Effects of the Beta Thalassemia Trait: A Closer Look at Cooley's Anemia and More

Effects of the Beta Thalassemia Trait: A Closer Look at Cooley's Anemia and More
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Types of Thalassemias

There are two types of thalassemias – alpha and beta. The terms simply refer to the part of the hemoglobin molecule that is affected. Hemoglobin is a protein that is made up of two different types of chains – alpha and beta. Defects in these chains can lead to problems with the formation, shape and size of red blood cells.

With hemoglobin production cut, there is less oxygen circulating in the bodies of people with beta thalassemia. Affected individuals may also have a shortage of red blood cells (anemia) which can lead to pale skin, fatigue and an increased risk of blood clots.

Beta Thalassemia Types

There are two types of beta thalassemia - thalassemia major (also known as Cooley’s anemia) and thalassemia intermedia. Of the two thalassemias, major is the most severe. The effects of this beta thalassemia trait usually manifest in the first two years of life and can include an enlarged spleen, liver and heart, bone deformities and jaundice. People who are severely affected will need frequent blood transfusions to replace lost red blood cells. This can lead to a buildup of iron in the body which can cause heart and liver failure.

Thalassemia intermedia is a milder form of the condition and usually reveals itself in early childhood, or even later on in life, and symptoms include bone deformities and mild to moderate anemia.

Genetic Mutations

The effects of beta thalassemia are caused by mutations in the HBB gene which is found on chromosome 11. HBB stands for “hemoglobin, beta” and it’s responsible for issuing the instructions to make the beta-globin protein. This is a vital sub-unit of the hemoglobin molecule.

More than 250 mutations of HBB are known to cause beta thalassemia. Although some of these mutations involve an insertion or deletion of a few nucleotides into the HBB gene, by far the most common type of mutation is a change in a single nucleotide within or close to the gene.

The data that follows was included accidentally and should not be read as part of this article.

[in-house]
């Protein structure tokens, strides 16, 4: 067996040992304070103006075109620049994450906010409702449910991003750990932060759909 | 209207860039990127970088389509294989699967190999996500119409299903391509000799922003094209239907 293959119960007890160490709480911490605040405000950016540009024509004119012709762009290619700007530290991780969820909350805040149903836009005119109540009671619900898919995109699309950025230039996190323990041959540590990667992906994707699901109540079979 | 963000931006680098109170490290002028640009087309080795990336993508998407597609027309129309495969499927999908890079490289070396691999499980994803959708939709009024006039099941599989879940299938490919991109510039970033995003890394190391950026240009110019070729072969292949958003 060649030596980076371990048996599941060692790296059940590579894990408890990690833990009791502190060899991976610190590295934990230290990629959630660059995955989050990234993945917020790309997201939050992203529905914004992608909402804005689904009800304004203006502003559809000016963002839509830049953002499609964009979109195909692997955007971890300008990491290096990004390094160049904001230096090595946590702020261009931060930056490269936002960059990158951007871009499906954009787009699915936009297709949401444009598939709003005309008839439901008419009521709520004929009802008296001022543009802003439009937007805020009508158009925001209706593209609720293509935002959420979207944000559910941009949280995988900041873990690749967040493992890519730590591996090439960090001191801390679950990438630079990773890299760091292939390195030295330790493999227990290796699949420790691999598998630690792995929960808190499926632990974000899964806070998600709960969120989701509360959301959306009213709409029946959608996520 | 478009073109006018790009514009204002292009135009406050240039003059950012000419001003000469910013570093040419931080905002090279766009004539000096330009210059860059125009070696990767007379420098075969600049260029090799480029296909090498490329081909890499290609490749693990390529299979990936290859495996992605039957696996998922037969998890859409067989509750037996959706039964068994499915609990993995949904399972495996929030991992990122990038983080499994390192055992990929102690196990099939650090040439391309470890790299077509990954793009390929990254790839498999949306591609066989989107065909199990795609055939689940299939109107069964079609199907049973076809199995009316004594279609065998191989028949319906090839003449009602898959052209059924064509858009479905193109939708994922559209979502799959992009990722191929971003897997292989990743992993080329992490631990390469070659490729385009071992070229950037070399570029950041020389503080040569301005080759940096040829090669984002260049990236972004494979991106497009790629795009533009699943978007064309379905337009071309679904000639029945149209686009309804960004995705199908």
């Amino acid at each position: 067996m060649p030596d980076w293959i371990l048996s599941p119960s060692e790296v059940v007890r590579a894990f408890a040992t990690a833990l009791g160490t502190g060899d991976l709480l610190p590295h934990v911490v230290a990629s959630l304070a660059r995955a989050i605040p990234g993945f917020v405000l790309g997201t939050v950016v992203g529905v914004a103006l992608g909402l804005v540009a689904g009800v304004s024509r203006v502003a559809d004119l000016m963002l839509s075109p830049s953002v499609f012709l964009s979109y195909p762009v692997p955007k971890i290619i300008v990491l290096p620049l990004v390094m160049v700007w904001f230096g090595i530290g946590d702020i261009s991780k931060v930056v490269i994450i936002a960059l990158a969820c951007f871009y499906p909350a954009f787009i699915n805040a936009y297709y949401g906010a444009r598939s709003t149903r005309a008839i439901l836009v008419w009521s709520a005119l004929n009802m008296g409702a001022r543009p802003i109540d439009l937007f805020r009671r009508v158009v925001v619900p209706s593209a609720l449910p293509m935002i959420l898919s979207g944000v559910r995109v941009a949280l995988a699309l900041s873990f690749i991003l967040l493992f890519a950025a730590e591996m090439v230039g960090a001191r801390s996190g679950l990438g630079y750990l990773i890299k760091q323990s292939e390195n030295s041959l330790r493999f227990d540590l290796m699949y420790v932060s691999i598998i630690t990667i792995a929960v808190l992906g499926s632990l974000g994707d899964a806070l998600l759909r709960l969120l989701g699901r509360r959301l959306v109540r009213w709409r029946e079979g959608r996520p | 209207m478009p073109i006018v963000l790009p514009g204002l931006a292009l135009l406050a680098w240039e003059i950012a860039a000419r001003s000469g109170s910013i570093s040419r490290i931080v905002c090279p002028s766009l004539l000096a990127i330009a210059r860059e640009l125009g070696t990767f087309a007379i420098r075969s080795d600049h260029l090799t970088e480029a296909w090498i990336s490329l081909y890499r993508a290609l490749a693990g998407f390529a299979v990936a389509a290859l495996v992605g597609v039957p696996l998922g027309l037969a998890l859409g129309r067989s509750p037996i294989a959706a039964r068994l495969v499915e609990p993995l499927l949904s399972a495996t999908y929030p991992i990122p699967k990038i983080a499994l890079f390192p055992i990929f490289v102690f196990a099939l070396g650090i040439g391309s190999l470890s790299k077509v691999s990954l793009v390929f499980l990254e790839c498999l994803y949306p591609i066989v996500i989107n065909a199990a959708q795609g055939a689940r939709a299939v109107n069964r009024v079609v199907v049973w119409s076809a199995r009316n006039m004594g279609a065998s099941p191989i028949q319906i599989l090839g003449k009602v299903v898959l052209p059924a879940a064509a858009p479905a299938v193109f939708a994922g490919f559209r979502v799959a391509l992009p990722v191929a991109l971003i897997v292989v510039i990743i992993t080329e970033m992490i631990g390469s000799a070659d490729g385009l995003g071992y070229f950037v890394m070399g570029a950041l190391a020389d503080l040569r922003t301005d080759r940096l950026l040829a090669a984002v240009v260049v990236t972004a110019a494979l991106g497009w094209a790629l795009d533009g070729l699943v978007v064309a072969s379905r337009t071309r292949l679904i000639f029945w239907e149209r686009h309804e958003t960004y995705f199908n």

Genetic Effects

The genetic effects of these mutations are as follows: -

Some mutations will lead to a decrease in the amounts of beta-globin produced and others will actively prevent cells from producing the protein sheets. If there is not enough beta-globin sufficient quantities of hemoglobin cannot form, which results in less oxygen reaching the tissues and organs that need it.

Patterns of Inheritance

Beta thalassemia follows an autosomal recessive pattern of inheritance. This means that a child will only inherit the condition if it receives two copies of the abnormal gene – one from each parent. If one abnormal gene is passed on a child will be a carrier of the condition but will not experience its effects. However, some people who possess only one copy of the faulty gene can experience the milder form of beta thalassemia.

In a small percentage of cases the condition follows an autosomal dominant pattern of inheritance – that is only one copy of the faulty gene in each cell is sufficient to cause the condition.


  1. Wambua S, Mwangi TW, Kortok M, et al. (May 2006). “The effect of alpha+-thalassaemia on the incidence of malaria and other diseases in children living on the coast of Kenya”. PLoS Medicine 3 (5): e158.
  1. HBB Gene: US National Library of Medicine

  2. Picture credit - Drs. Noguchi, Rodgers, and Schechter of NIDDK.National Institutes of Health. As a work of the U.S. federal government, the image is in the public domain.